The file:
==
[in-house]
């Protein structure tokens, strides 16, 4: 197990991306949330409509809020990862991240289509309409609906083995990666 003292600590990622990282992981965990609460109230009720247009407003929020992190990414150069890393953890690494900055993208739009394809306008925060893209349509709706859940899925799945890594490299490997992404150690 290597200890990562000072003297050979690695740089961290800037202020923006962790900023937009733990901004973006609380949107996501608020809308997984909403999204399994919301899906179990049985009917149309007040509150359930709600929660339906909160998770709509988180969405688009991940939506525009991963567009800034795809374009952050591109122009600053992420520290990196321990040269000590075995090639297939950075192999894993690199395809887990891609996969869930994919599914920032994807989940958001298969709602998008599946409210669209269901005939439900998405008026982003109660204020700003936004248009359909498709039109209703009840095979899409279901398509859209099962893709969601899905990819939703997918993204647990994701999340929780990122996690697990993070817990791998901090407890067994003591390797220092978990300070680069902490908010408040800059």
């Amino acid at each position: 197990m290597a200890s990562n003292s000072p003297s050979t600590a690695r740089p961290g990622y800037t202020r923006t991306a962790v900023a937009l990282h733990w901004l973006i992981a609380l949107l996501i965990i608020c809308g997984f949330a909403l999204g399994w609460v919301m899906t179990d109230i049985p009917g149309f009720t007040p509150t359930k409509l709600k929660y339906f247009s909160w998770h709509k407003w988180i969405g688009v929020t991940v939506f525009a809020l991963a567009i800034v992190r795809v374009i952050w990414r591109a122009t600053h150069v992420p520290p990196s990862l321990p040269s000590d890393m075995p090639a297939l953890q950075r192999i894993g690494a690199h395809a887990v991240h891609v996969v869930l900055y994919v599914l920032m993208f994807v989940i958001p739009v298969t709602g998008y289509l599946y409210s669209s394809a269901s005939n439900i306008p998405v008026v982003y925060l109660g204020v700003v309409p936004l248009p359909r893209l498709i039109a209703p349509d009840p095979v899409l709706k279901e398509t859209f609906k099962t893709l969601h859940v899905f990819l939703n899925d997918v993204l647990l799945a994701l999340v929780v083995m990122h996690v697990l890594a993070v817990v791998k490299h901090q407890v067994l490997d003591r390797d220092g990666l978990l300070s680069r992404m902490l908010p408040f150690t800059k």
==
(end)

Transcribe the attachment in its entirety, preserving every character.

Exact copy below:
[in-house]
């Protein structure tokens, strides 16, 4: 197990991306949330409509809020990862991240289509309409609906083995990666 003292600590990622990282992981965990609460109230009720247009407003929020992190990414150069890393953890690494900055993208739009394809306008925060893209349509709706859940899925799945890594490299490997992404150690 290597200890990562000072003297050979690695740089961290800037202020923006962790900023937009733990901004973006609380949107996501608020809308997984909403999204399994919301899906179990049985009917149309007040509150359930709600929660339906909160998770709509988180969405688009991940939506525009991963567009800034795809374009952050591109122009600053992420520290990196321990040269000590075995090639297939950075192999894993690199395809887990891609996969869930994919599914920032994807989940958001298969709602998008599946409210669209269901005939439900998405008026982003109660204020700003936004248009359909498709039109209703009840095979899409279901398509859209099962893709969601899905990819939703997918993204647990994701999340929780990122996690697990993070817990791998901090407890067994003591390797220092978990300070680069902490908010408040800059």
């Amino acid at each position: 197990m290597a200890s990562n003292s000072p003297s050979t600590a690695r740089p961290g990622y800037t202020r923006t991306a962790v900023a937009l990282h733990w901004l973006i992981a609380l949107l996501i965990i608020c809308g997984f949330a909403l999204g399994w609460v919301m899906t179990d109230i049985p009917g149309f009720t007040p509150t359930k409509l709600k929660y339906f247009s909160w998770h709509k407003w988180i969405g688009v929020t991940v939506f525009a809020l991963a567009i800034v992190r795809v374009i952050w990414r591109a122009t600053h150069v992420p520290p990196s990862l321990p040269s000590d890393m075995p090639a297939l953890q950075r192999i894993g690494a690199h395809a887990v991240h891609v996969v869930l900055y994919v599914l920032m993208f994807v989940i958001p739009v298969t709602g998008y289509l599946y409210s669209s394809a269901s005939n439900i306008p998405v008026v982003y925060l109660g204020v700003v309409p936004l248009p359909r893209l498709i039109a209703p349509d009840p095979v899409l709706k279901e398509t859209f609906k099962t893709l969601h859940v899905f990819l939703n899925d997918v993204l647990l799945a994701l999340v929780v083995m990122h996690v697990l890594a993070v817990v791998k490299h901090q407890v067994l490997d003591r390797d220092g990666l978990l300070s680069r992404m902490l908010p408040f150690t800059k």